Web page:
Indian auto companies, facing the prospect of a slowdown in their home market, are also seeing an export market that accounts for around 13% of their exports dry up after Sri Lanka effected a steep increase in indirect levies that will make it all but impossible for them to remain competitive.
The move, which dates back to early November but is just coming to light, doesn’t single Indian firms out, but affects them the most because they account for 95% of the auto market in the island nation.
Through 2012, Sri Lanka has made it difficult for Indian auto exporters, first by increasing import duty significantly in April, and following up with the increase in excise duty.
Sri Lanka has increased excise duty on utility vehicles to 173% from 100% previously. Total duty on cars less than 1,000cc increased from 120% to 200%, including a 47% increase in excise.
The excise on three-wheelers was raised from 45% to 100%, and on two-wheelers from 61% to 100%. Colombo has also imposed an absolute levy of Sri Lankan rupees 109,000 on commercial vehicles, besides a 12% excise duty. The new structure came into effect on 9 November.
“We are still trying to evaluate the impact of the development. The impact of it has been negative and exports of vehicles to Sri Lanka has completely stopped,” said Vishnu Mathur, director general, Society of Indian Automobile Manufacturers, or Siam, an industry lobby group. Domestic sales of cars declined 8% in November, in a month when they were expected to rise.
New Delhi has taken note of the developments in Sri Lanka.
“We believe the very substantial rise in import tariff in Sri Lanka is going to adversely affect our car exports to Sri Lanka, so we are concerned about it,” Rajiv Kher, additional secretary, ministry of commerce, said in New Delhi on Monday.
According to Siam, Sri Lanka is the largest export market for Indian automobiles. In 2011-12, out of India’s $6 billion worth of auto exports, Sri Lanka accounted for $800 million.
The relationship between the two countries has been testy in recent times over the issue of the treatment of Sri Lankan Tamils and also after some fishermen from Tamil Nadu were captured by the Sri Lankan coast guard for allegedly straying across the maritime boundary.
Mint reported on 12 October that state-run power utility NTPC Ltd’s plan to build a 500 megawatts (MW) plant in Sri Lanka has been indefinitely delayed, in part because of the protests by Tamil Nadu against the Sri Lankan government.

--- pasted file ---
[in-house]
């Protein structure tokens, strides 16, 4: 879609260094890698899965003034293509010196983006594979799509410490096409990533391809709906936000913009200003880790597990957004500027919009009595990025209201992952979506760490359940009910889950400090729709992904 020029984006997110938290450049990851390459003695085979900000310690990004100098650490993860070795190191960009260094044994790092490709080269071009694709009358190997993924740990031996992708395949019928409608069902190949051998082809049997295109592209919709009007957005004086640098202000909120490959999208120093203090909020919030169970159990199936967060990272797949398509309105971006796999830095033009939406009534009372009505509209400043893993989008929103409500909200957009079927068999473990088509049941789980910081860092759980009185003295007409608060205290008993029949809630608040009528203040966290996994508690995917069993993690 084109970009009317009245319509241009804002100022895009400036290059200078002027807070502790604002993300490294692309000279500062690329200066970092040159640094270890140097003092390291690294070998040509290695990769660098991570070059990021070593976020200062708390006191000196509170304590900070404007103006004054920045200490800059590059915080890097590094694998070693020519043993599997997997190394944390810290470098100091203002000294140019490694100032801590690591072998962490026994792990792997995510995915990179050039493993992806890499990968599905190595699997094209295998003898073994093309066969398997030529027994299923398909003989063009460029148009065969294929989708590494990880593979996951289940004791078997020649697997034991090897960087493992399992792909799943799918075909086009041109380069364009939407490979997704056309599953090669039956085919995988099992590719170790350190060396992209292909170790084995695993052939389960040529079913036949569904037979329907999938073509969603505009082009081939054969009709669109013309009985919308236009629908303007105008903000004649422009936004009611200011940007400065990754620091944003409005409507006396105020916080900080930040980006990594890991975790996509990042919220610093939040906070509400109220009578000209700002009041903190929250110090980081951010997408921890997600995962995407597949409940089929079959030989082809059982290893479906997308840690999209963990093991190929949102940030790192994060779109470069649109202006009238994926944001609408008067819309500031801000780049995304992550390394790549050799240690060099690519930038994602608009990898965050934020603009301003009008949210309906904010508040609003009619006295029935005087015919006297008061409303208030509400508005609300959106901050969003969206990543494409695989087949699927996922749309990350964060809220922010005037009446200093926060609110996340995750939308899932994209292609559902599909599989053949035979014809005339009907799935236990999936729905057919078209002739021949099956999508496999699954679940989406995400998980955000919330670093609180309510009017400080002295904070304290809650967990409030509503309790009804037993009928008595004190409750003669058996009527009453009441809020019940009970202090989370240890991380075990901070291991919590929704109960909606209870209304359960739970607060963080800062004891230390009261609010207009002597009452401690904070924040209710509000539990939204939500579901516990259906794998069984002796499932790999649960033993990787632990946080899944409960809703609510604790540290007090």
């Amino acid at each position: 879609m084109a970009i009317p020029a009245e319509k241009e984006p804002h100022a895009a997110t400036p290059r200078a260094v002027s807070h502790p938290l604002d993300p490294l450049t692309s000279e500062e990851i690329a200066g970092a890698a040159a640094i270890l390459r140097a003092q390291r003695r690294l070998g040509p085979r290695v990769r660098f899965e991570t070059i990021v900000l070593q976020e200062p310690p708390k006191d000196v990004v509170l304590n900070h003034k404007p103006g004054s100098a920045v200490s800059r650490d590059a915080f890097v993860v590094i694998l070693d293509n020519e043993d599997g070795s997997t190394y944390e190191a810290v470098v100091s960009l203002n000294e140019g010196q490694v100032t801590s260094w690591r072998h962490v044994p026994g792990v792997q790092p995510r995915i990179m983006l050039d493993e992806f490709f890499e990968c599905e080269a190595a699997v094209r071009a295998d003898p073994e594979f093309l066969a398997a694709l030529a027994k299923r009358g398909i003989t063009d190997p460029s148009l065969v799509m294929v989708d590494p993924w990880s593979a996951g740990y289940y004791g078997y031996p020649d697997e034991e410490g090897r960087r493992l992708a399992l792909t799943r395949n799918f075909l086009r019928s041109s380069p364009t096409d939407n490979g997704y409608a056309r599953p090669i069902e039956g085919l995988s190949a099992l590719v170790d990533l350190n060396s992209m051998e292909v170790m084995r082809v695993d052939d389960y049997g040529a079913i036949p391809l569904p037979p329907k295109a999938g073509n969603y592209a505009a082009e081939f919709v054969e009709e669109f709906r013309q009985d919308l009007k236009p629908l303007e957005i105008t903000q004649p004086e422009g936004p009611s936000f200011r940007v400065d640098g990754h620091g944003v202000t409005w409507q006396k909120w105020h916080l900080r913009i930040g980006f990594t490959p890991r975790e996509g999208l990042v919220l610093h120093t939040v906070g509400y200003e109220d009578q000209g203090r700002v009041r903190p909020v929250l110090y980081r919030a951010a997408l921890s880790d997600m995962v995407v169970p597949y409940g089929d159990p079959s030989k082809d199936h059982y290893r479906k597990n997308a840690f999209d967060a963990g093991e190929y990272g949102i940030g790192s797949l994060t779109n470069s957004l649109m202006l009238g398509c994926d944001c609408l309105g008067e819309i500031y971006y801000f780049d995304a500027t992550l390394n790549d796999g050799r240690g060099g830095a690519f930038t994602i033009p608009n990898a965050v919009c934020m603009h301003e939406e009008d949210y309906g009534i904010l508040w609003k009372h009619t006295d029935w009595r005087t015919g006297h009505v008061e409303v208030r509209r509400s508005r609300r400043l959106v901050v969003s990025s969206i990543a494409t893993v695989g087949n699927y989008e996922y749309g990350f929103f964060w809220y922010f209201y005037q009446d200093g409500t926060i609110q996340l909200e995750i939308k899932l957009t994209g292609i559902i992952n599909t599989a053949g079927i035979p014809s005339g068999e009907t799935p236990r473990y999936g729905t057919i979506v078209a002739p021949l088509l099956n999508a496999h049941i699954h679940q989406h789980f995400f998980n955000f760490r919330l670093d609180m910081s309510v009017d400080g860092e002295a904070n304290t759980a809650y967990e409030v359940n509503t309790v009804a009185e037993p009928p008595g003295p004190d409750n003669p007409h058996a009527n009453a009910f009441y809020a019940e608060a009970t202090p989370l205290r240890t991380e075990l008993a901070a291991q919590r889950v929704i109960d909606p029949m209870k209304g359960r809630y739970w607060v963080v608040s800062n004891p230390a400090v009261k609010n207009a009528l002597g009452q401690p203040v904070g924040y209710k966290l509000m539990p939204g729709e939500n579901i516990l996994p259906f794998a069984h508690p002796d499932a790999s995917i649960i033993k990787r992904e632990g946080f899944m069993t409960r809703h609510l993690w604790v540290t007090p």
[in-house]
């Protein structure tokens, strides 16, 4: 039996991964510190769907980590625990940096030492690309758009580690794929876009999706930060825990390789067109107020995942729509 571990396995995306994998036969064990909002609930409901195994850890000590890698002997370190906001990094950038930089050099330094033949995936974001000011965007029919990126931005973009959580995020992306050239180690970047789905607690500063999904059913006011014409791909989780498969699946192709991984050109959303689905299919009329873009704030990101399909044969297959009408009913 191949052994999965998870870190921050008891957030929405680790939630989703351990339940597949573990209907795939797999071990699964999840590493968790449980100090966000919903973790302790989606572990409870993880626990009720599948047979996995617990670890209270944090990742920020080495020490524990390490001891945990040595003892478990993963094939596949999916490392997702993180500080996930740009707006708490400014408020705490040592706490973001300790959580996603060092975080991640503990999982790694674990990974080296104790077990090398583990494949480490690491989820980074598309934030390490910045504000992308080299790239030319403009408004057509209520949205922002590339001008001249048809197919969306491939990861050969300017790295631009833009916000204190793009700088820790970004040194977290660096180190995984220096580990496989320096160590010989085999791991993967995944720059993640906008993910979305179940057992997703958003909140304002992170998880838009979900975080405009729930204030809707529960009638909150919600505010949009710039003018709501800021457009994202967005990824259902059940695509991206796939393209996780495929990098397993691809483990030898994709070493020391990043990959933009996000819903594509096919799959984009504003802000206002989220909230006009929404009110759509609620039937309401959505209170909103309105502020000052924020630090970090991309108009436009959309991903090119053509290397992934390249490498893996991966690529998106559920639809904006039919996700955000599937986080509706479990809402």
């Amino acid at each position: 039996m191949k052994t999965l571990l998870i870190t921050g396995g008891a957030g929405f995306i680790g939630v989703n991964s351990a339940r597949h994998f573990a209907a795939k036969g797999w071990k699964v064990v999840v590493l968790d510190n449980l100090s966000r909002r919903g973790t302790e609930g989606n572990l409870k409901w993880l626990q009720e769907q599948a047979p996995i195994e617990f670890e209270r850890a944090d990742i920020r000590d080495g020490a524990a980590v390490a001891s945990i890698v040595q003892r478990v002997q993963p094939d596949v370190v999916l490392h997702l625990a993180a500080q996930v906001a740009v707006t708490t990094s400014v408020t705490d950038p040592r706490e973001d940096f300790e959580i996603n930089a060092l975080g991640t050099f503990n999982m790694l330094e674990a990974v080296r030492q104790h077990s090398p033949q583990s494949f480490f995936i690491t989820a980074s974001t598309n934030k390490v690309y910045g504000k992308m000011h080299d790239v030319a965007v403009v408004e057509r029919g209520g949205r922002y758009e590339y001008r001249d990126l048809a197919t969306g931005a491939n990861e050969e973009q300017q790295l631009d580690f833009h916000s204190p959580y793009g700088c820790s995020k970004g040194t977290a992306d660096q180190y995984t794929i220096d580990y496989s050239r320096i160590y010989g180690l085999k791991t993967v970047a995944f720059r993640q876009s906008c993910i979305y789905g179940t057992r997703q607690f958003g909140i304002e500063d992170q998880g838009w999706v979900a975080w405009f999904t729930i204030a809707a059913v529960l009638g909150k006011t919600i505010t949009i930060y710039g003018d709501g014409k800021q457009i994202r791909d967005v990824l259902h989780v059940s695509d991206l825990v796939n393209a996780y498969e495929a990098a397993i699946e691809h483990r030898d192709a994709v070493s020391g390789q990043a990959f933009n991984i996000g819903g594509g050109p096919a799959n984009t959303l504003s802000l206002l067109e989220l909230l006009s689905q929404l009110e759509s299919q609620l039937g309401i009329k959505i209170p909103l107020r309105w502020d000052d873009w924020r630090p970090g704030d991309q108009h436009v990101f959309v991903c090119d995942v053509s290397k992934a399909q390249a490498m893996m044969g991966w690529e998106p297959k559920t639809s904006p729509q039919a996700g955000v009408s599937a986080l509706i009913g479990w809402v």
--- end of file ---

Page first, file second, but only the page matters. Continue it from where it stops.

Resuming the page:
The $500 million power project to be set up as an equal joint venture between NTPC and Sri Lanka’s Ceylon Electricity Board (CEB) is an integral part of India’s attempt to engage Sri Lanka politically and economically at a time when China is becoming increasingly influential in that country. The changes in import and excise duty have already affected India’s exports to Sri Lanka, said a senior Siam official who spoke on condition of anonymity.
“In the current fiscal, two-wheeler export to the country has declined by 70% and cars and utility vehicles by 90%. The new duty structure seems to be targeted at us more than anybody else,” this person added.
The industry lobby and India’s department of heavy industries are discussing a possible solution with Colombo. Meanwhile, Siam has also put on hold a January auto show in Sri Lanka, the official added.
He said second-hand cars “coming in from Japan and Singapore” are not affected by the incremental levies. Sri Lanka doesn’t have local car makers.
Prasad Kariyawasam, Sri Lanka’s high commissioner to India, said the increases in excise duty are not targeted at any one country. “Duties on cars have been increased across the board so it’s not only cars from India but across the world. The increases are on certain types of cars,” Kariyawasam added.
The Sunday Times (not to be confused with the UK paper), a weekly newspaper in Sri Lanka, termed the duties as “prohibitive” and said it “may edge out Indian vehicles from Sri Lanka’s market while the exemptions to those coming from Japan will give them an added advantage in the market”.
Another Sri Lankan newspaper, Business Times, said the government had “controversially reduced duties on racing cars while increasing excise duty on small cars with engine capacity of less than 1,000cc.”
The newspaper said “this has shattered the dream of Sri Lanka’s middle income earners in owning a small vehicle with the Maruti 800, said to be the cheapest small car (in Sri Lanka), going up by at least Rs200,000 (Sri Lankan rupees).
Quoting an anonymous Sri Lankan customs official, The Sunday Times said the “technicality placed imports of cars from Japan at an advantage. While 90% of cars imported into Sri Lanka are from India and under 1,000cc engine capacity, no such vehicles are brought from Japan”. (Source: Live Mint)